Recently, G. Lafontaine published a critical edition of the Greek text, based on numerous manuscripts (La version grecque ancienne du livre arménien d'Agathange, edition critique par G. Lafontaine, Louvaine, 1973). In the 10th century, when the well-known Foreword about the rebellion of Ardashir in the Greek Agat'angeghos already had been attached to the beginning of the work, Symeon Metaphrastes summarized the entire work and inserted it into his Greek Lives of the Saints. Agat'angeghos and its abbreviated metaphrastic edition spread throughout the medieval Christian world. From the Greek Agat'angeghos was translated the short Latin edition. Also from the Greek is the recently discovered abbreviated Greek Life (G. Lafontaine, "Une Vie grecque abrègèe de St. Grègoire l'Illuminateur," Le Muséon, LXXXVI, 1-2, 1973). From the metaphrastic edition, translations were made into Georgian, Italian (17th century), and Slavonic. There also exists a Georgian fragment which was translated directly from the Armenian Agat'angeghos. G. Garitte discovered that an abbreviated Georgian translation of the Teaching of Gregory also has been preserved, which previously had been known under the title On the Faith. Up to this time, the work had been attributed to Hippolytus (G. Garitte, "Le traite gèorgien 'Sur la foi' attribué à Hippolyte," Le Muséon, t. 78, 1-2 (1965), p. 119-172). In any case, the Greek Agat'angeghos had the most translations into Arabic, from which group we have the full translation (A. Ter-Ghewondyan, Agat'angeghosi arabakan nor xmbagrut'yune" [The New Arabic Edition of Agat'angeghos] (Erevan, 1968).  According to G. Garitte, an abbreviated Arabic Life was translated from an intermediate Coptic text (G. Garitte, "Une Vie arabe de St. Gregoire d'Arménie," Le Muséon, LXV, 1-2, 1952). In Lisbon at the beginning of the 20th century, Father E. Pareira published the abriged Ethiopic text of the History of Gregory the Illuminator (Vida de S. Gregorio, patriarca da Armenia. publ. por F. M. E. Pareira, Lisboa, 1903).
All the aforementioned editions, which are directly related to the Armenian text of Agat'angeghos' History which has reached us, constitute one group of editions. There is still another group of editions whose Armenian texts have not been discovered, but currently we have at hand Syriac, Greek, and five Arabic translations (editions). In philology these are provisionally called Lives. A radical upheaval in the study of Agat'angeghos was brought about in 1902 by N. Marr's discovery of a defective Arabic edition at the monastery of Saint Catherine, in Sinai. The complete manuscript of this edition was discovered much later and the missing section has since been published (A. Ter-Ghewondyan, Agat'angeghosi arabakan xmbagrut'yan norahayt amboghjakan dzer'agire" [The Newly Discovered Complete Text of the Arabic Edition of Agat'angeghos] (Patmabanasirakan Handes 1(1973). A study of the manuscript found by Marr made clear that the Armenian Agat'angeghos which has reached us is not the only Armenian-language text about Armenia's conversion in existence in the early Middle Ages. N. Marr correctly assumed that the Arabic edition he had discovered must have been translated from Greek which, in its turn, must descended from an Armenian text (Marr, pp. 162-163). N. Marr's assumption was confirmed when G. Garitte published a newly discovered Greek edition in Escorial (Spain). The Arabic in certain sections was a translation of this Greek text. According to G. Garitte, the Greek must have been translated from Armenian (G. Garitte, Documents pour l'é du livre d'Agathange, Vatican, 1946). In 1961 in Ohrid (Macedonia) a new Greek edition was discovered which, in its arrangement, is close to the group known as Lives (La Vie grecque inèdite de St. Grégoire d'Arménie, Analecta Bollandiana 83, f. 3-4, 1965). Recently, yet another new discovery has been published by M. van Esbroeck: an Arabic (Karshuni) Life, written in Syriac characters (M. van Esbroeck, Un nouveau témoin du livre d'Agathange, REA, VIII, Paris, 1971, pp. 13-167). After studying this manuscript, van Esbroeck concluded that its Syriac exemplar must have been translated from Armenian. The manuscript states that it was translated in 1178 by an Asori/Syriac scribe. And indeed, the Syriac exemplar was subsequently found and published (M. van Esbroeck, La resumé syriaque de l'Agathange. Analecta Bollandiana, 95, f. 3-4, 1977).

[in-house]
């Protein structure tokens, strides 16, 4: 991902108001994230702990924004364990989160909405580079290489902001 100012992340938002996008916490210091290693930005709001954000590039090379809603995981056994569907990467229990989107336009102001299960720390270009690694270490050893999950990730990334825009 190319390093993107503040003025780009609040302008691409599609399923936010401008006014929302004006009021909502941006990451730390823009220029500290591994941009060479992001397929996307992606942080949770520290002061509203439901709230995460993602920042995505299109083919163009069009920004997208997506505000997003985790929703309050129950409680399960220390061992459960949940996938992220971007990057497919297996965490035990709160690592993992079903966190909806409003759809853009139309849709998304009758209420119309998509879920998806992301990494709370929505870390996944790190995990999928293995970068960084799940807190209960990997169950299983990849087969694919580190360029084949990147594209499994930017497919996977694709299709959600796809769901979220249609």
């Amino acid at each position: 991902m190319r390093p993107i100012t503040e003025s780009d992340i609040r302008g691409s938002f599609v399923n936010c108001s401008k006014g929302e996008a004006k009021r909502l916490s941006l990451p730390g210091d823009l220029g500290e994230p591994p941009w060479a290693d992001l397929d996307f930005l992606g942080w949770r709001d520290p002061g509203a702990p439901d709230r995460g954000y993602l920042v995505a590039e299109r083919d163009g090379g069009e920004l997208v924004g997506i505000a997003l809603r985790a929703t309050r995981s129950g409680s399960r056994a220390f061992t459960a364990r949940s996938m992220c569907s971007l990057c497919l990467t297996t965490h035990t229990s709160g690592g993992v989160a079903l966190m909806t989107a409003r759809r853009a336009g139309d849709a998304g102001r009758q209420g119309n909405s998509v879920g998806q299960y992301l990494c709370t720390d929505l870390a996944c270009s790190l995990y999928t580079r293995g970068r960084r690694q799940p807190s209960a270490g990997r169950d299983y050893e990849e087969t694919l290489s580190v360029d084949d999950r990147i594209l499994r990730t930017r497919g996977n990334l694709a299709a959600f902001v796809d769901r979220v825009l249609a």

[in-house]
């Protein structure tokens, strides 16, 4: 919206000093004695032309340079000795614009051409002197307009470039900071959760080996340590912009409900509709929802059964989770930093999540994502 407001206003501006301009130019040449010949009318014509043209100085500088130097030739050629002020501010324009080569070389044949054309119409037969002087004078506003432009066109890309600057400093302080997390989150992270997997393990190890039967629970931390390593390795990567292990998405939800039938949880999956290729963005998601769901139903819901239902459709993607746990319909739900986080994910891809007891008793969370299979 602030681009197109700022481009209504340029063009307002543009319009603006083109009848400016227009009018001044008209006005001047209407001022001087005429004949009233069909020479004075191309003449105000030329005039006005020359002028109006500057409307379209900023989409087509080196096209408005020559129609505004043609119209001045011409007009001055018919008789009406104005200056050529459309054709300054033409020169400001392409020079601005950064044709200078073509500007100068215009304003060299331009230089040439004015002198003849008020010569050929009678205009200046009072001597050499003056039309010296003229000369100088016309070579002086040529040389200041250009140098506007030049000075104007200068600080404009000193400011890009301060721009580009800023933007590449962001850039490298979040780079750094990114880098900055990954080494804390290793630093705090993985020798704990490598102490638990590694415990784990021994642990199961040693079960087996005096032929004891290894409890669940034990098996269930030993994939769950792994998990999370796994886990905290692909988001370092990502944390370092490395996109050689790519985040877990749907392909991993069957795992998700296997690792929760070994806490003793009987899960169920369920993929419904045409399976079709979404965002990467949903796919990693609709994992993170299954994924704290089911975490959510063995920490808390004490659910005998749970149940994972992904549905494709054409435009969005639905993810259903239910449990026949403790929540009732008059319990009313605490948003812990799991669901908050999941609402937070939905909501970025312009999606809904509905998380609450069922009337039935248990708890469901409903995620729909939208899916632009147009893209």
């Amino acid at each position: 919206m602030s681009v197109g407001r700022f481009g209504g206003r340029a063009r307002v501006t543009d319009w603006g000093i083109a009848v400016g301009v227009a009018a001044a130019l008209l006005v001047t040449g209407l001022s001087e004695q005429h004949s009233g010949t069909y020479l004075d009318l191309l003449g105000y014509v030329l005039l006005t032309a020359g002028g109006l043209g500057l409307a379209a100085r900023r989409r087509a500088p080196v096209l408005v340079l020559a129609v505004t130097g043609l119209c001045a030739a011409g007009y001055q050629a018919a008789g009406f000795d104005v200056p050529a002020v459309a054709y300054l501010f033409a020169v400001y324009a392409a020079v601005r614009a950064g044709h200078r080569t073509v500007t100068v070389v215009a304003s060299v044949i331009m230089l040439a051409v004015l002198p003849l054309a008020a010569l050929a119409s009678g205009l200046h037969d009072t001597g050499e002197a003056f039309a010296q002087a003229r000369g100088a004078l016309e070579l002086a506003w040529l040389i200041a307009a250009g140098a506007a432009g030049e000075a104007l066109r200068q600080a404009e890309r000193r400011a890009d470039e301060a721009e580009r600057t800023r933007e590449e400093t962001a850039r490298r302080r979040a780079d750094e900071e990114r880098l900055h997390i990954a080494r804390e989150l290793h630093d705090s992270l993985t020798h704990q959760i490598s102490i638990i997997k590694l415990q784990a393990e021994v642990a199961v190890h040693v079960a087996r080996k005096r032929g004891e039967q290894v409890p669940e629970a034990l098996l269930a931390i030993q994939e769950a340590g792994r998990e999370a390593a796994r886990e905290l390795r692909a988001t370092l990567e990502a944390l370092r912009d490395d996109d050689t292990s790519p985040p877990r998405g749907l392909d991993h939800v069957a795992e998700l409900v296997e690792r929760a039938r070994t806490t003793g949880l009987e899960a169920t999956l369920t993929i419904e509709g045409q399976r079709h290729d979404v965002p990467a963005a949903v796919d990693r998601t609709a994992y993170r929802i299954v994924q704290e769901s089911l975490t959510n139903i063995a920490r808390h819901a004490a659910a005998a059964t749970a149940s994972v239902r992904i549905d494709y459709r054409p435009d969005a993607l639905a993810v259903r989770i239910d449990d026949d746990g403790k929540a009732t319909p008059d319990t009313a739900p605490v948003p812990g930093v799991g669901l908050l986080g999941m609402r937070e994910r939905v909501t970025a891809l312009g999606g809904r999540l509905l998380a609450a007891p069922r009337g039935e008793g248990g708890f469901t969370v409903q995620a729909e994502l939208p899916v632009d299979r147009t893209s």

Considering data from the newly discovered multilingual editions of Agat'angeghos, it is now possible to make the following conclusions. In the first half of the 5th century, an edition was put together whose Armenian text has not yet been discovered. However, from it Syriac, Greek, and Arabic editions were derived. These are called Lives. Apparently, this Armenian original, over the centuries, was forgotten. The edition known to us today was created in the mid-5th century, and is regarded as canonical by the Armenian Church, and throughout the entire Middle Ages it was used as a sacred book. The first publication of Agat'angeghos took place in Constantinople in 1709. The Venice 1835 publication was made with the comparison of a few manuscripts. The critical edition of the text was published in 1909, prepared by G. Ter-Mkrtch'yan and S. Kanayan. In the 19th century, Agat'angeghos was translated into Italian (Storia di Agatangelo. Versione italiana. Venezia, S. Lazzaro, 1843), French, Swedish, and English (S. C. Malan, The Life and Times of S. Gregory the Illuminator (London, 1868). Recently, Robert Thomson has translated into English the Teaching (The Teaching of Saint Gregory. An Early Armenian Cathecism, tr. by R. Thomson, Cambridge, Mass, 1970) and also the History (Agathangelos, History of the Armenians, trans. and comment. by R. W. Thomson (Albany, N.Y., 1976). The present Modern Armenian translation was first published in 1977 (Sovetakan grogh series, A. Abrahamyan and V. Ar'akelyan, editors) and it was the History portion only. As for the Modern Armenian translation of the Teaching, it appeared first in the journal Ejmiatsin (1978 4,6,7; 1979 2,5,6).
Selections from Agathangelos’
History of the Armenians
The Life and History of Saint Gregory